It takes some time to understand the dynamics of a bike and once you start tweaking things, you feel the difference.
This is why it is recommended that you never get satisfied with the default settings of your bike structure because you are missing a lot if you are not playing with the customizable options in your bike.
One of them is adjusting the height of your bike’s handlebar. You may have already noticed how different a professional biker’s bike looks to those who ride casually. Professional riders generally tend to have lower handlebar height than non-competitors, all thanks to the dynamics of a bike that helps them achieve better speed.
In this guide, we will be looking at how you can adjust your handlebar height with a few tools without spending any money. Before that, we will take a look at how this can affect your riding experience and performance.
The effect of handlebar height
There is a big difference in the structure of a professional road bike and bikes that are designed for riding off the road and for casual bikers. This is because speed matters the most for professionals.
A lower height of a handlebar helps professional riders achieve a more aerodynamic position. Their handlebars are generally below the height of their saddle and in this way, they get more traction by having more weight over the front wheel.
This also helps them control the bike effectively but at a certain point, going too lower can negatively affect their performance. Similarly, a mountain bike that runs off the road may need a different handlebar height than a road bike.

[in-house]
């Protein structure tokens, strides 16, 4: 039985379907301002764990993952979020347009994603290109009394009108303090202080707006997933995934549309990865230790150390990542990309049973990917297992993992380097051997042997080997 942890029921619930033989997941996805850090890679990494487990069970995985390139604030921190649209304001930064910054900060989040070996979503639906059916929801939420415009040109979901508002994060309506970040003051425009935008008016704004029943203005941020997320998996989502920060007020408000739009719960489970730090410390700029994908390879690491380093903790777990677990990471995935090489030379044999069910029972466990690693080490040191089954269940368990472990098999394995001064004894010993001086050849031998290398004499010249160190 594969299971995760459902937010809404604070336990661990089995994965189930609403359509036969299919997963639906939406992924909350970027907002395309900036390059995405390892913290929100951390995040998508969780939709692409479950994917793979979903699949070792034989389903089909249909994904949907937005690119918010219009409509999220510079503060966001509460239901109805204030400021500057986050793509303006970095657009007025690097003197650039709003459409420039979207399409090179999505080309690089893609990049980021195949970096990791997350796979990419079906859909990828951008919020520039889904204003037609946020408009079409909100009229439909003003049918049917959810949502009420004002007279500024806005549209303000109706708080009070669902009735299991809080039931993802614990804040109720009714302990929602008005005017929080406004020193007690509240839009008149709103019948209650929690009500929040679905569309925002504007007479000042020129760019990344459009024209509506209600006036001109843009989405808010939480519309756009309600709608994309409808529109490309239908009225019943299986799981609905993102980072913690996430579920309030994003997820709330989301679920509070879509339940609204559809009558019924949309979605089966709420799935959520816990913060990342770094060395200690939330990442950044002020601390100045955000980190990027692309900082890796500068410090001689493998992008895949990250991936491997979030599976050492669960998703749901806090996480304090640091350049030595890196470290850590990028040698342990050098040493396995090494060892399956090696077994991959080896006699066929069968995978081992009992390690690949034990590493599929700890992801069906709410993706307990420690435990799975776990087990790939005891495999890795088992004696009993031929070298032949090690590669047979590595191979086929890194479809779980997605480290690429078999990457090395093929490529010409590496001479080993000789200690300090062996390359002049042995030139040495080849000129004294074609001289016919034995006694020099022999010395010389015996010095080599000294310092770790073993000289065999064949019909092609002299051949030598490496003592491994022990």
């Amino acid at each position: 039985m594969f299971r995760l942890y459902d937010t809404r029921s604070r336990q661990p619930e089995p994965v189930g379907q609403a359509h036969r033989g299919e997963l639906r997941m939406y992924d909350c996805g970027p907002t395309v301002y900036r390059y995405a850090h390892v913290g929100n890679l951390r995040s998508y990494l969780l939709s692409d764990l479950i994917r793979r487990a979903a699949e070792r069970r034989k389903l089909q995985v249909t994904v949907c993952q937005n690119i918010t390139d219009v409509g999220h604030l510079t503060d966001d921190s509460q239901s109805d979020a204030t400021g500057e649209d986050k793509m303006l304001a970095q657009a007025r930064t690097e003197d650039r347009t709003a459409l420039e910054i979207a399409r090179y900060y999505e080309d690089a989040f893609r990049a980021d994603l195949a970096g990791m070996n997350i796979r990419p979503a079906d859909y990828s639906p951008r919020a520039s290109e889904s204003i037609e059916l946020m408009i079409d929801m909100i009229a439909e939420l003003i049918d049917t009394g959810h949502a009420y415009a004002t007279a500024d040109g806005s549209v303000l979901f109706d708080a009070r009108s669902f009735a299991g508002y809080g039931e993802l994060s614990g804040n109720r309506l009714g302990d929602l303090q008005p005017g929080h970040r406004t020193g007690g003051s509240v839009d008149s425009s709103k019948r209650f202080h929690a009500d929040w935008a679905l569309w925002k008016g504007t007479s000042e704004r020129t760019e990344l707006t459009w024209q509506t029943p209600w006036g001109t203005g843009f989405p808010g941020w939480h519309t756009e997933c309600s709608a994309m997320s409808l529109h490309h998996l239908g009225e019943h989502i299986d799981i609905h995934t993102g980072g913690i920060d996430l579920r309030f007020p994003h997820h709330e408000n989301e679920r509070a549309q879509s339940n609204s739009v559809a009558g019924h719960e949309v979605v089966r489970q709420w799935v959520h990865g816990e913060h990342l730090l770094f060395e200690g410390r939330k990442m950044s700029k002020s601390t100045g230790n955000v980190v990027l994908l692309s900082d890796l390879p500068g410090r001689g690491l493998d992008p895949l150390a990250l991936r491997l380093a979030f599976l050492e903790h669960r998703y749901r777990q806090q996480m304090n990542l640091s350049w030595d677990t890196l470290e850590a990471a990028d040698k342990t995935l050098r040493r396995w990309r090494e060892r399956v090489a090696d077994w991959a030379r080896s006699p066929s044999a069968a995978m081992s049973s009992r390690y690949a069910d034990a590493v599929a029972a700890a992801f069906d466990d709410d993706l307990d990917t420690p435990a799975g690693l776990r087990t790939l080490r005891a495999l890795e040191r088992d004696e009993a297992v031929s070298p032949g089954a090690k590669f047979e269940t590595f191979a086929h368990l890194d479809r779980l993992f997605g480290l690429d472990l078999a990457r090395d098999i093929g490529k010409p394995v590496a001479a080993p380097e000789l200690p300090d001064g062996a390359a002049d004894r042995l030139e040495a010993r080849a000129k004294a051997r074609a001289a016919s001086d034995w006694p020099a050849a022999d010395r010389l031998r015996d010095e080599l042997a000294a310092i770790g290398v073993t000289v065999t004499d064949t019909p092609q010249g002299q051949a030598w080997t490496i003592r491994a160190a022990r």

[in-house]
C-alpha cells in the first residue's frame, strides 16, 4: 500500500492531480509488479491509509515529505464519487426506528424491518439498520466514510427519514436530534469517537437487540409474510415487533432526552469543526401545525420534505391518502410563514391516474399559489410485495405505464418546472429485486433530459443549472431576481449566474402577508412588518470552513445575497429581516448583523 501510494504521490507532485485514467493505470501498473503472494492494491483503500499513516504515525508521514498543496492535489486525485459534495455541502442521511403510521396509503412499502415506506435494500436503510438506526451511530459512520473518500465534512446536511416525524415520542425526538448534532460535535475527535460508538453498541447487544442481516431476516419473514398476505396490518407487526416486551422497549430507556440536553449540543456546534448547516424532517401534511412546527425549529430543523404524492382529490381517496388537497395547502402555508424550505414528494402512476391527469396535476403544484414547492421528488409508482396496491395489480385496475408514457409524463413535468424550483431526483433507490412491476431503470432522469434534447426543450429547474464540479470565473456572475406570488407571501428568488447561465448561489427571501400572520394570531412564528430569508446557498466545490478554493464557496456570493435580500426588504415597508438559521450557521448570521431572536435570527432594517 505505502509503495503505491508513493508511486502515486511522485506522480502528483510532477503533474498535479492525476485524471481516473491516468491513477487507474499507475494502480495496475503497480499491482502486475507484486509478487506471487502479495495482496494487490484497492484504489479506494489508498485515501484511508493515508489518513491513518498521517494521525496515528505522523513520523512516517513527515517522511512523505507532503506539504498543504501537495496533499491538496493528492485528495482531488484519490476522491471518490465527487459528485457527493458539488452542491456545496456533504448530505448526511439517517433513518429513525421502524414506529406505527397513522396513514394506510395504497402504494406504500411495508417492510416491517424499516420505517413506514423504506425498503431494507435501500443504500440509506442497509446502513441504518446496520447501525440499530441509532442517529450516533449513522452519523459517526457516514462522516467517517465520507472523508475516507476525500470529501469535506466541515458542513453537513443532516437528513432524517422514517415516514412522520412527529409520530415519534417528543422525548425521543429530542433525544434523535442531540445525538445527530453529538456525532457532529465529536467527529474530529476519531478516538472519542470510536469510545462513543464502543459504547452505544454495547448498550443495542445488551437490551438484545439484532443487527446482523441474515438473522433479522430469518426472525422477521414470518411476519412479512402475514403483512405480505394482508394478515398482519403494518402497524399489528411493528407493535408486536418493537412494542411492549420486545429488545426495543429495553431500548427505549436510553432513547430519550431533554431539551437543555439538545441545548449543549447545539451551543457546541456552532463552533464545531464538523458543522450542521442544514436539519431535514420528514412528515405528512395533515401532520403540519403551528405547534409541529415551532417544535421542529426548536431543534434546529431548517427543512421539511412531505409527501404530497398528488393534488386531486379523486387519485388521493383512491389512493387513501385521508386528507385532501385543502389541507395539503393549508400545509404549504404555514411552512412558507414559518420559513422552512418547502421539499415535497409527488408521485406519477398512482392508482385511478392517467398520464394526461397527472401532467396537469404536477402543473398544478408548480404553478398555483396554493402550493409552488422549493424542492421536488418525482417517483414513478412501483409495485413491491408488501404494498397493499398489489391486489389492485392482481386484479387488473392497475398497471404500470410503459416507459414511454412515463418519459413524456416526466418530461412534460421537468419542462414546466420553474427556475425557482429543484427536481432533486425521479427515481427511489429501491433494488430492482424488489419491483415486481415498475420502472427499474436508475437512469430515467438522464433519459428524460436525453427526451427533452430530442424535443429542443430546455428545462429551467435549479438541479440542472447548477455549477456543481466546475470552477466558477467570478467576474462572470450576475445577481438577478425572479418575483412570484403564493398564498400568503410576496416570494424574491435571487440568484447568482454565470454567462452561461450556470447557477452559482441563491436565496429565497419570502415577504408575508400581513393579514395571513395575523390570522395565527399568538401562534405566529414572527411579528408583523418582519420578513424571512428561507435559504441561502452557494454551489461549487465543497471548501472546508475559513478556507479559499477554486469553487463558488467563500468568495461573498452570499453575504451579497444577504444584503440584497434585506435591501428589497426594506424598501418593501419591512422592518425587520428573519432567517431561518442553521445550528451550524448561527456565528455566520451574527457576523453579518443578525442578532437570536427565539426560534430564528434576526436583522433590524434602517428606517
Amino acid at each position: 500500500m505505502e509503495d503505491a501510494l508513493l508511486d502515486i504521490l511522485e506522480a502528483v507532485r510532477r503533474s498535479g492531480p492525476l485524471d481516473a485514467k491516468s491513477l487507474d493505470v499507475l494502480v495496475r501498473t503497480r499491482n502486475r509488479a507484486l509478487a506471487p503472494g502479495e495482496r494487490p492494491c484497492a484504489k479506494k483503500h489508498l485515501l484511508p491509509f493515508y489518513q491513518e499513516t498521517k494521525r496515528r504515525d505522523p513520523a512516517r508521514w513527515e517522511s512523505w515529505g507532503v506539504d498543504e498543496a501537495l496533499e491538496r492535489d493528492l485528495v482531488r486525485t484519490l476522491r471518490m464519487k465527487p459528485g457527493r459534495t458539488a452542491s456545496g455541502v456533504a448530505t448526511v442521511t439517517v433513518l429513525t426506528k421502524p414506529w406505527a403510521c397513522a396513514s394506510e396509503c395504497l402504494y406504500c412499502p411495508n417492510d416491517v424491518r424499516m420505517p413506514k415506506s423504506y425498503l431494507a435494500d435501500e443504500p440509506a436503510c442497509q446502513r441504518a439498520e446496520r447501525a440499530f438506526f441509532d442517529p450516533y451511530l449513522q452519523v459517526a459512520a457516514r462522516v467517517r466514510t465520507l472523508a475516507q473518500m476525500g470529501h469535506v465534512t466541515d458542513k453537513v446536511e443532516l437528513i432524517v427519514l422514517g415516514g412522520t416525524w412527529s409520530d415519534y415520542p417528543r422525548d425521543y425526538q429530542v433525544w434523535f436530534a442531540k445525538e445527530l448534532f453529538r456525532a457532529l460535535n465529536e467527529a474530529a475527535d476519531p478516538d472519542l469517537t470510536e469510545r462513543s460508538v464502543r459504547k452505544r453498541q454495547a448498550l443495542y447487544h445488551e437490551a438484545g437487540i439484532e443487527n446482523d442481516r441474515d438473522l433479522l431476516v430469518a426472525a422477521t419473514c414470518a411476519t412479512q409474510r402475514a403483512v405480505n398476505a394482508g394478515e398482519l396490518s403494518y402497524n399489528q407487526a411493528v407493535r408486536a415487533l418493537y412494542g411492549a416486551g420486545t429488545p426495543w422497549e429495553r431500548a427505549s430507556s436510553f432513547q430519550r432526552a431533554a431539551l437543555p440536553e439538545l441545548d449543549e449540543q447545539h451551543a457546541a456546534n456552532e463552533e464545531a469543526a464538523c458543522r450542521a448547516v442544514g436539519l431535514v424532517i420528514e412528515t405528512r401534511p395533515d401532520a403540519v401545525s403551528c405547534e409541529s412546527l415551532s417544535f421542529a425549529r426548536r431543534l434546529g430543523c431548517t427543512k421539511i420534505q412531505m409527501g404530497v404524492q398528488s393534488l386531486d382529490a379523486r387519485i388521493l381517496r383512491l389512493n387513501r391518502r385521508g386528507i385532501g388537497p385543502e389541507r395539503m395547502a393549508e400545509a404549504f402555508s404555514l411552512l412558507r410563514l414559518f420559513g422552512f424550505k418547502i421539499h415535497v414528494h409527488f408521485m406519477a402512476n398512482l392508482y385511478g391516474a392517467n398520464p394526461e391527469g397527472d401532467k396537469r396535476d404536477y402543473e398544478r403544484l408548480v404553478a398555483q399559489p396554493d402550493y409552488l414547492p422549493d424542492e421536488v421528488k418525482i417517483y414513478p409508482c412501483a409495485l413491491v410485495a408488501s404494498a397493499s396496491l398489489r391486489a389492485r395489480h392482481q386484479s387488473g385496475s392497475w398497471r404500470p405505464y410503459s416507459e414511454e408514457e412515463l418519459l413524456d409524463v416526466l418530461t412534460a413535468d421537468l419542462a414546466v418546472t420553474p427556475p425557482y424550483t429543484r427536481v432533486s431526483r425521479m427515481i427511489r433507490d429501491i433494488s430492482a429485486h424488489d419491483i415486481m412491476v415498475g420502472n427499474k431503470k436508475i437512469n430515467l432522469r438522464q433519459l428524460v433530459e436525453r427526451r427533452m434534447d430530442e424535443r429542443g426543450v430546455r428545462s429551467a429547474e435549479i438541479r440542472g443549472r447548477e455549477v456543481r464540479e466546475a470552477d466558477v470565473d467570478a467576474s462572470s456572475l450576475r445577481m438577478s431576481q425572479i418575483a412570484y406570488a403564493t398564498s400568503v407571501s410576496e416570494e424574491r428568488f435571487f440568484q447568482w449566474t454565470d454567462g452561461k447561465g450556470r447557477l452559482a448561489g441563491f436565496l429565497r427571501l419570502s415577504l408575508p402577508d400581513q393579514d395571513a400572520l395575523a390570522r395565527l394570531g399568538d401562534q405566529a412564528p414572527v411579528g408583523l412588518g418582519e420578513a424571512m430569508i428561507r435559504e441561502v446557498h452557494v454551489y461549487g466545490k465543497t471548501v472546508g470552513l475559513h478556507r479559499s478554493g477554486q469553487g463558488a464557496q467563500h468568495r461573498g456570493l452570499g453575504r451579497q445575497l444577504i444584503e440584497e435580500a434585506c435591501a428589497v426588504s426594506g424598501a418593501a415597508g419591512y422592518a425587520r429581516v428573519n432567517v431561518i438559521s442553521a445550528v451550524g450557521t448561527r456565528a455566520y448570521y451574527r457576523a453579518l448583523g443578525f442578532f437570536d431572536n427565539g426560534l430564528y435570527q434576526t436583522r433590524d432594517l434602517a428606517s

On an uphill ride, if the handlebar height is lower, it will be easier to maneuver than going downhill which can be pretty difficult. Therefore, changing the handlebar height depends on your preference and you can only know about your ideal handlebar height when you start to tweak it by yourself.
How to change the handlebar height: Step by step
Adjusting the handlebar height is not difficult at all but can be done by anyone if they possess the right tools. You don’t need special tools for this but if you have the correct ones, it will be easier to secure the stem to the steerer tube like before.
Note that the process of adjusting the handlebar height will be different for threaded and threadless stems. It is easier and less time-consuming to adjust the height of handlebars on threaded stems than on threadless ones. Regardless of the difference, I will show you how you can easily do it.
While you can easily get this done with the help of a set of Allen keys, it is recommended that you also have a torque wrench. As manufacturers have a particular recommended value for securing the stem clamp bolts, a torque wrench does this better than an Allen key.
As you may need different-sized Allen keys for different types of bikes and stems, it’s better to buy a folding Allen wrench set that can also come in handy in other works. On top of that, it is also easier to handle than a single piece of an Allen key that may not provide you with a good grip to properly tighten the Allen screw.
Most manufacturers recommend a value between 5Nm to 8Nm of force that can be easily achieved with a torque wrench than an Allen key which is particularly beneficial for working with carbon parts.
For threaded stems
Step 1: Loosen the stem screw
To adjust a threaded stem, you will need a 6mm Allen key. Hold the handlebar firmly and loosen the screw to the point where you can raise or lower the threaded stem from the steerer tube.